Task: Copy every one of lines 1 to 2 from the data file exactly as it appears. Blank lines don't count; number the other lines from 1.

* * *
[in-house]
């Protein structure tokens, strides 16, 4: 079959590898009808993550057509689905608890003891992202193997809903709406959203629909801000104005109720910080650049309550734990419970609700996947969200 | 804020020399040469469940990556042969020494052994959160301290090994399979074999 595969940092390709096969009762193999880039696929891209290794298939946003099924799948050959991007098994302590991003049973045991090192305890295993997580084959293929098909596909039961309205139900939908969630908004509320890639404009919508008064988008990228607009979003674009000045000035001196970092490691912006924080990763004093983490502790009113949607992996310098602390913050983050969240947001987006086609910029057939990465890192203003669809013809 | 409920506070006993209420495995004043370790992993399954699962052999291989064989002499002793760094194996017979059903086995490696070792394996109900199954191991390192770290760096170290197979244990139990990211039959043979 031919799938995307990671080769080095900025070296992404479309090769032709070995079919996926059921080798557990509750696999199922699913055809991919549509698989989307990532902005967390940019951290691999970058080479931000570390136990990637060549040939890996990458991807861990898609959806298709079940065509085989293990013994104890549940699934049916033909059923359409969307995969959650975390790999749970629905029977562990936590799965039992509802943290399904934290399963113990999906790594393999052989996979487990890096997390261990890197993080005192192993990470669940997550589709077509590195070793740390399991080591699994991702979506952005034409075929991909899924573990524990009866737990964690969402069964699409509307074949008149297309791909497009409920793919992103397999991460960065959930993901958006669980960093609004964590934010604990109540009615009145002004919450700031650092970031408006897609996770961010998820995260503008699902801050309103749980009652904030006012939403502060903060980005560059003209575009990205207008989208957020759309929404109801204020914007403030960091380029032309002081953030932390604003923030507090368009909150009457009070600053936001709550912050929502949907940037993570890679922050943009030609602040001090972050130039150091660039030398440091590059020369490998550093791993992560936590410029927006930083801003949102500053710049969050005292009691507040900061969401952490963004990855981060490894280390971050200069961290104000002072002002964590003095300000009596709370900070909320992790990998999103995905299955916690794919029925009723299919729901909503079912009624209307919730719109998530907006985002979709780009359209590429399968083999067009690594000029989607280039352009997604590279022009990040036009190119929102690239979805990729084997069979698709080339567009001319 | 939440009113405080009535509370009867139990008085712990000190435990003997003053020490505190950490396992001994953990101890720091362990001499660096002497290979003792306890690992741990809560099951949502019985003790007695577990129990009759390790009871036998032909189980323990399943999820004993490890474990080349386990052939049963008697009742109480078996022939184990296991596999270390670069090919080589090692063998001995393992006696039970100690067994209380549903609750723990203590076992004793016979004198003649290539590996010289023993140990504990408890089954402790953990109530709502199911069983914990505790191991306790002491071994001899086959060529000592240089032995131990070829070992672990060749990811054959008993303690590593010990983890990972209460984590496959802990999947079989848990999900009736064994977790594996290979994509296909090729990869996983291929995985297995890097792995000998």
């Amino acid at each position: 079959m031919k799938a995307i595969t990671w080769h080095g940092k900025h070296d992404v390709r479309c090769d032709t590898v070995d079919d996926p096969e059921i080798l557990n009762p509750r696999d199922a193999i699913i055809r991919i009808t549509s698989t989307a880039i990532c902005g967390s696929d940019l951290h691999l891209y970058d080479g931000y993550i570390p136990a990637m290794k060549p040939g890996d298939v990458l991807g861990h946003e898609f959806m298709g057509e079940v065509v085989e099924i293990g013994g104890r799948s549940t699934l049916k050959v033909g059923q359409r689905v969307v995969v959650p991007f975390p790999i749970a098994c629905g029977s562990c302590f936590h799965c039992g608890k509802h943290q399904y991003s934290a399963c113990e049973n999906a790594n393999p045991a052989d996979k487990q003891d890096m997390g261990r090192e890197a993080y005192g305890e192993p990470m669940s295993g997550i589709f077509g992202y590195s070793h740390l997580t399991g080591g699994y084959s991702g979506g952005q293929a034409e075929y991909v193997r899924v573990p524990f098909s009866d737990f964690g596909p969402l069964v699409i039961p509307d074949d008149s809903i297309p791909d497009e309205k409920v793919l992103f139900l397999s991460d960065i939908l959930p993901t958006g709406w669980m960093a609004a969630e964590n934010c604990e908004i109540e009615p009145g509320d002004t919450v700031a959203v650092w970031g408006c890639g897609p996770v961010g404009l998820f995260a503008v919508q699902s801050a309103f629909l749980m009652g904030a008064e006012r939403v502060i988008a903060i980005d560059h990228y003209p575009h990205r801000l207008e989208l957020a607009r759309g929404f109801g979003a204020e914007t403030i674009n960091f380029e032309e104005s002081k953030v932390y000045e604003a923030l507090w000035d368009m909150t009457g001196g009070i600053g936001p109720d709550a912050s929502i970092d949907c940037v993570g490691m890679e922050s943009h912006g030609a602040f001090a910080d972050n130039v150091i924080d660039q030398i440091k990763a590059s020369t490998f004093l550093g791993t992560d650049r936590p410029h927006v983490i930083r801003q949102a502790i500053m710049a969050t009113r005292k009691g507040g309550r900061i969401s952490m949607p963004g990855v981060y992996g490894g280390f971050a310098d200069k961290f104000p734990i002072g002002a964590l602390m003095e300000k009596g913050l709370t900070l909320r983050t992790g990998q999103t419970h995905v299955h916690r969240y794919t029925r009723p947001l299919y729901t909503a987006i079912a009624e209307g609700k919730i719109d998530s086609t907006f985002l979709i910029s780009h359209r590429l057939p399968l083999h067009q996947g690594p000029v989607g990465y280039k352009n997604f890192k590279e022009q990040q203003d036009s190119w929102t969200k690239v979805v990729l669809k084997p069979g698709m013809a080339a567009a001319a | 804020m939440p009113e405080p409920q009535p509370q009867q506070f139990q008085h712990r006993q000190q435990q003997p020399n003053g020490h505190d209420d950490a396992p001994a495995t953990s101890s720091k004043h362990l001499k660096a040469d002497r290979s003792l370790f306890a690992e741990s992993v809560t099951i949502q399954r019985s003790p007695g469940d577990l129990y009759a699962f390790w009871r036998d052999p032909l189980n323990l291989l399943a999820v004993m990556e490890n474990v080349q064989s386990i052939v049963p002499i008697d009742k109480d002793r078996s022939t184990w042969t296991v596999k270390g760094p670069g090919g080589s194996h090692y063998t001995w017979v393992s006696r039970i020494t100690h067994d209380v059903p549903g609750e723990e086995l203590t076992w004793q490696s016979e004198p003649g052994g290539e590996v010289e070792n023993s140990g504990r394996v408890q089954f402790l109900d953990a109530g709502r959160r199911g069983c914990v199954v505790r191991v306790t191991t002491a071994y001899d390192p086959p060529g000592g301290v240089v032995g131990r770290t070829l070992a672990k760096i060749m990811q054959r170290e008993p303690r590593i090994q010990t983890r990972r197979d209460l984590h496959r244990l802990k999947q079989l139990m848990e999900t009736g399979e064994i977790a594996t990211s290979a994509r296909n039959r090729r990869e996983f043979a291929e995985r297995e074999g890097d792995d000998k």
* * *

[in-house]
């Protein structure tokens, strides 16, 4: 079959590898009808993550057509689905608890003891992202193997809903709406959203629909801000104005109720910080650049309550734990419970609700996947969200 | 804020020399040469469940990556042969020494052994959160301290090994399979074999 595969940092390709096969009762193999880039696929891209290794298939946003099924799948050959991007098994302590991003049973045991090192305890295993997580084959293929098909596909039961309205139900939908969630908004509320890639404009919508008064988008990228607009979003674009000045000035001196970092490691912006924080990763004093983490502790009113949607992996310098602390913050983050969240947001987006086609910029057939990465890192203003669809013809 | 409920506070006993209420495995004043370790992993399954699962052999291989064989002499002793760094194996017979059903086995490696070792394996109900199954191991390192770290760096170290197979244990139990990211039959043979 031919799938995307990671080769080095900025070296992404479309090769032709070995079919996926059921080798557990509750696999199922699913055809991919549509698989989307990532902005967390940019951290691999970058080479931000570390136990990637060549040939890996990458991807861990898609959806298709079940065509085989293990013994104890549940699934049916033909059923359409969307995969959650975390790999749970629905029977562990936590799965039992509802943290399904934290399963113990999906790594393999052989996979487990890096997390261990890197993080005192192993990470669940997550589709077509590195070793740390399991080591699994991702979506952005034409075929991909899924573990524990009866737990964690969402069964699409509307074949008149297309791909497009409920793919992103397999991460960065959930993901958006669980960093609004964590934010604990109540009615009145002004919450700031650092970031408006897609996770961010998820995260503008699902801050309103749980009652904030006012939403502060903060980005560059003209575009990205207008989208957020759309929404109801204020914007403030960091380029032309002081953030932390604003923030507090368009909150009457009070600053936001709550912050929502949907940037993570890679922050943009030609602040001090972050130039150091660039030398440091590059020369490998550093791993992560936590410029927006930083801003949102500053710049969050005292009691507040900061969401952490963004990855981060490894280390971050200069961290104000002072002002964590003095300000009596709370900070909320992790990998999103995905299955916690794919029925009723299919729901909503079912009624209307919730719109998530907006985002979709780009359209590429399968083999067009690594000029989607280039352009997604590279022009990040036009190119929102690239979805990729084997069979698709080339567009001319 | 939440009113405080009535509370009867139990008085712990000190435990003997003053020490505190950490396992001994953990101890720091362990001499660096002497290979003792306890690992741990809560099951949502019985003790007695577990129990009759390790009871036998032909189980323990399943999820004993490890474990080349386990052939049963008697009742109480078996022939184990296991596999270390670069090919080589090692063998001995393992006696039970100690067994209380549903609750723990203590076992004793016979004198003649290539590996010289023993140990504990408890089954402790953990109530709502199911069983914990505790191991306790002491071994001899086959060529000592240089032995131990070829070992672990060749990811054959008993303690590593010990983890990972209460984590496959802990999947079989848990999900009736064994977790594996290979994509296909090729990869996983291929995985297995890097792995000998």